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* Vitamin D


* Personalized Exercise and Blood Pressure Preschool and Later BMI



To update its 2014 recommendation, the US Preventive Services Task Force (USPSTF) commissioned a systematic review on screening for vitamin D deficiency, including the benefits and harms of screening and early treatment. We are well aware that vitamin D is a fat-soluble vitamin that performs an important role in calcium homeostasis and bone metabolism and it also affects many other cellular regulatory functions outside the skeletal system. Its requirements may vary by individual, so no single-serum vitamin D level cut point defines deficiency, and no consensus exists regarding the precise serum levels of vitamin D that represent optimal health or sufficiency. The USPSTF looked at individuals in community-dwelling, nonpregnant adults who have no signs or symptoms of vitamin D deficiency or conditions for which vitamin D treatment is recommended. The USPSTF concluded that the current evidence is insufficient to make a recommendation about screening for vitamin D deficiency in asymptomatic adults.


Source: Screening for vitamin D deficiency in adults: US Preventive Services Task Force recommendation statement. JAMA. 2021;325(14):1436-1442 doi:10.1001/jama.2021.3069

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The US Food and Drug Administration (FDA) released the latest results of its Food Safety and Nutrition Survey designed to assess consumers' awareness, knowledge, understanding, and reported behaviors relating to a variety of food safety- and nutrition-related topics. The survey was sent by mail to respondents, who could then submit it online or by mail. It incorporates approximately 4400 responses collected during October and November of 2019.


Among the key findings are the following:


* Most consumers are familiar with the Nutrition Facts label: 87% of respondents have looked at the Nutrition Facts label on food packages. The top 4 items that consumers look for on the label are calories, total sugar, sodium, and serving size. Consumers report using the label most frequently for seeing "how high or low the food is in things like calories, salt, vitamins, or fat," "for getting a general idea of the nutritional content of the food," and "to compare different food items with each other."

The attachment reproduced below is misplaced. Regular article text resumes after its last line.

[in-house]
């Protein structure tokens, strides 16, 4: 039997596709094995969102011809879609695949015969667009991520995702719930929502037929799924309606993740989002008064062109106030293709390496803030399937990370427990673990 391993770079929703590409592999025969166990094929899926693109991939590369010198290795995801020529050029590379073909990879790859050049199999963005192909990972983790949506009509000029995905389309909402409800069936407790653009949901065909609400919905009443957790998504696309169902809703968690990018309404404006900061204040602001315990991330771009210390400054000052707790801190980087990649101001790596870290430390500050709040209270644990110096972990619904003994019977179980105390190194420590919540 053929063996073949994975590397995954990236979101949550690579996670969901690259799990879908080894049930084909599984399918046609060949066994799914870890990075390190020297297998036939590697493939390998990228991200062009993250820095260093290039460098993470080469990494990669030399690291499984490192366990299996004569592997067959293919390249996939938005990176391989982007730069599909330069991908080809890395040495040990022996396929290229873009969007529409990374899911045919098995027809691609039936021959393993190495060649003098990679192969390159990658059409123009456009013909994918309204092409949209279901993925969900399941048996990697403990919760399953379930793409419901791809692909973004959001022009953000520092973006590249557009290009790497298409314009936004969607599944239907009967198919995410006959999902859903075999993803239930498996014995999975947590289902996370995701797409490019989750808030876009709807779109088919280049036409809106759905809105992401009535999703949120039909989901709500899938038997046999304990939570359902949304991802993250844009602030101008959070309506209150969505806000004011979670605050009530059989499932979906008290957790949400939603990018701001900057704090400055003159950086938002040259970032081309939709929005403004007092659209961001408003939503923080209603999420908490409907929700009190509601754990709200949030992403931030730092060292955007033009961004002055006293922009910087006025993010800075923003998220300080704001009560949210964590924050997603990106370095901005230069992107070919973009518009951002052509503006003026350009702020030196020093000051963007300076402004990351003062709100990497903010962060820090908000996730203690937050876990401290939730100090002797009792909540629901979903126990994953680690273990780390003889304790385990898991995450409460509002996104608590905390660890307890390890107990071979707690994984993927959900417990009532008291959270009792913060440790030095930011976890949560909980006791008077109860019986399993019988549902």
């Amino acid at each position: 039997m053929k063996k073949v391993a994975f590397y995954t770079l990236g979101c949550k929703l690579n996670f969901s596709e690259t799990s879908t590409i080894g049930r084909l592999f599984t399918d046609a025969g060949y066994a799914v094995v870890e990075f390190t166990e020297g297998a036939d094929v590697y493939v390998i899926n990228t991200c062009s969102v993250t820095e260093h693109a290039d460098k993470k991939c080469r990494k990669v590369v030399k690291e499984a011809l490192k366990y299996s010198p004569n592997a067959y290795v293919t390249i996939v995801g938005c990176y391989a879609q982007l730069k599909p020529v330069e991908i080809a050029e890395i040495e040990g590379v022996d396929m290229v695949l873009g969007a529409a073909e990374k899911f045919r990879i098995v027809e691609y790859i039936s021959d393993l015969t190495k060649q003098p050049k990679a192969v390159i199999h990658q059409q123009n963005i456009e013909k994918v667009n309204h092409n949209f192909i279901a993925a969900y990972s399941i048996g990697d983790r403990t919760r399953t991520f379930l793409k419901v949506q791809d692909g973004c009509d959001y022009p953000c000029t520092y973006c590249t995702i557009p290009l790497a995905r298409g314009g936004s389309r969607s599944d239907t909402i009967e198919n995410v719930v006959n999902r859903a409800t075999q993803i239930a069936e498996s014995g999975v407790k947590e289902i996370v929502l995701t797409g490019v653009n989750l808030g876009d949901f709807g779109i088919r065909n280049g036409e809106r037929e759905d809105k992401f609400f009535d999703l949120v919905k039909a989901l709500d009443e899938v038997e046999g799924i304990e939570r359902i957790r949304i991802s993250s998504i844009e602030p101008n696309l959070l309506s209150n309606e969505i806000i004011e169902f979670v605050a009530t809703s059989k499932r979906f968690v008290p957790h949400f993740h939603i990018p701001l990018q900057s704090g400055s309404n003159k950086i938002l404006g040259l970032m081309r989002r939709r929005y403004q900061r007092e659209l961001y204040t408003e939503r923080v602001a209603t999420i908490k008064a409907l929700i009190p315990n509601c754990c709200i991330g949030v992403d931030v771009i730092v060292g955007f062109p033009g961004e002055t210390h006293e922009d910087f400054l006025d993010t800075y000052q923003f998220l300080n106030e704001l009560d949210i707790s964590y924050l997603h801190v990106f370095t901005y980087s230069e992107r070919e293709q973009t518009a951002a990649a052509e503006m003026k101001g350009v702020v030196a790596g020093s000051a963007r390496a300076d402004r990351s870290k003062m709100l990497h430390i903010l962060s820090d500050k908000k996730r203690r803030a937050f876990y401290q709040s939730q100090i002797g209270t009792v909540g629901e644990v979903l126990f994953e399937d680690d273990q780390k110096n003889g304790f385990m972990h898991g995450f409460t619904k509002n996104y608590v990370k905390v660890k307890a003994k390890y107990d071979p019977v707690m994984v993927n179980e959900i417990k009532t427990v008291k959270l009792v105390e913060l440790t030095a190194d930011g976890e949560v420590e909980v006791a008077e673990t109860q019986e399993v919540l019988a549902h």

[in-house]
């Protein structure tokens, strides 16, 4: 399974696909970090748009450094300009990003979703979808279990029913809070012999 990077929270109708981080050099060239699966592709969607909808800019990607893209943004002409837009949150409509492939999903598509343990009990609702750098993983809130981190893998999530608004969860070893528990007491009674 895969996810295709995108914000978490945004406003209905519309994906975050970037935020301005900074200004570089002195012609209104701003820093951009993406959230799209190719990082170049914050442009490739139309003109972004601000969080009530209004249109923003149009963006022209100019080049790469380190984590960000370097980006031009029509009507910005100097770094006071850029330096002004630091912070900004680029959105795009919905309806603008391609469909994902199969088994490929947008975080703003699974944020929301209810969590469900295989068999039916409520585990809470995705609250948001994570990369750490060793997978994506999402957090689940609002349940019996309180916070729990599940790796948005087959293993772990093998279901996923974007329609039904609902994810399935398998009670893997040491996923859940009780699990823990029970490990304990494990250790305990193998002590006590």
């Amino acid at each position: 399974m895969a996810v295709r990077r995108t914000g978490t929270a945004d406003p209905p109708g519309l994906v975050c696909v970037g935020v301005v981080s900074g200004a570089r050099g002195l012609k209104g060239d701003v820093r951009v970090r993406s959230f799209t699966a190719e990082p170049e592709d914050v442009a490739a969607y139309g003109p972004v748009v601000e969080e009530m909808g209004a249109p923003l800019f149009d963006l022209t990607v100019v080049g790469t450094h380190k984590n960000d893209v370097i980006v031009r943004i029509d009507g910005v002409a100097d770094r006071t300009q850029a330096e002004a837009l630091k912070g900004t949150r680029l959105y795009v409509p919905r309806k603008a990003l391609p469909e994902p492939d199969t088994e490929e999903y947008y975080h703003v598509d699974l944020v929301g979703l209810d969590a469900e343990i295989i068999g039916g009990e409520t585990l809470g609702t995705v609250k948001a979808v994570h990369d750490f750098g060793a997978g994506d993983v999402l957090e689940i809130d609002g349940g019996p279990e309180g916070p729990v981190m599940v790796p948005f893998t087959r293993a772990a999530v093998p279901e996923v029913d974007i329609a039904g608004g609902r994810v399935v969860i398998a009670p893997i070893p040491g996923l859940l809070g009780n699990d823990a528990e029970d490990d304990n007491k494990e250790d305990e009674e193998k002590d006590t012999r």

* Most consumers have seen menu labeling at restaurants: Most respondents (70%) reported that they have seen calorie information on menus and menu boards. Of those who have seen such information, 53% reported using the calorie information, and most often indicated using it to avoid ordering high-calorie menu items.


* Consumers are familiar with the front of package claims: More than 80% of respondents have seen claims such as "No added sugar," "Whole grain," "Organic," Gluten free," "Low fat," "No artificial ingredients," "Low sugar," and "No artificial colors."


* Handwashing practices vary depending on the occasion: Consumers are more likely to wash hands with soap after touching raw meat (76%), than before preparing food (68%) or after cracking raw eggs (39%).


* Most consumers own a food thermometer but use it depending on what is being cooked: Sixty-two of respondents (62%) reported owning a food thermometer. Usage among those who own food thermometers and cook the food ranges from 85% for whole chickens, 79% for beef, lamb, or pork roasts, to 40% for chicken parts, 36% for burgers, 23% for egg dishes, and 20% for frozen meals.



The findings are designed to help the US Food and Drug Administration make better informed regulatory, policy, education, and other risk management decisions to promote and protect public health.


The survey combines the previously separate Food Safety Survey and Health and Diet Survey, which were last conducted in 2016 and 2014, respectively.





Populations of African descent in the United States have high rates of type 2 diabetes, but they may be incorrectly represented as a single group when actually they vary a lot depending on their origin. Therefore, the current glycated hemoglobin A1c (HbA1c) cutoffs (5.7% to <6.5% for prediabetes; >=6.5% for type 2 diabetes) may perform suboptimally in evaluating glycemic status among African descent groups.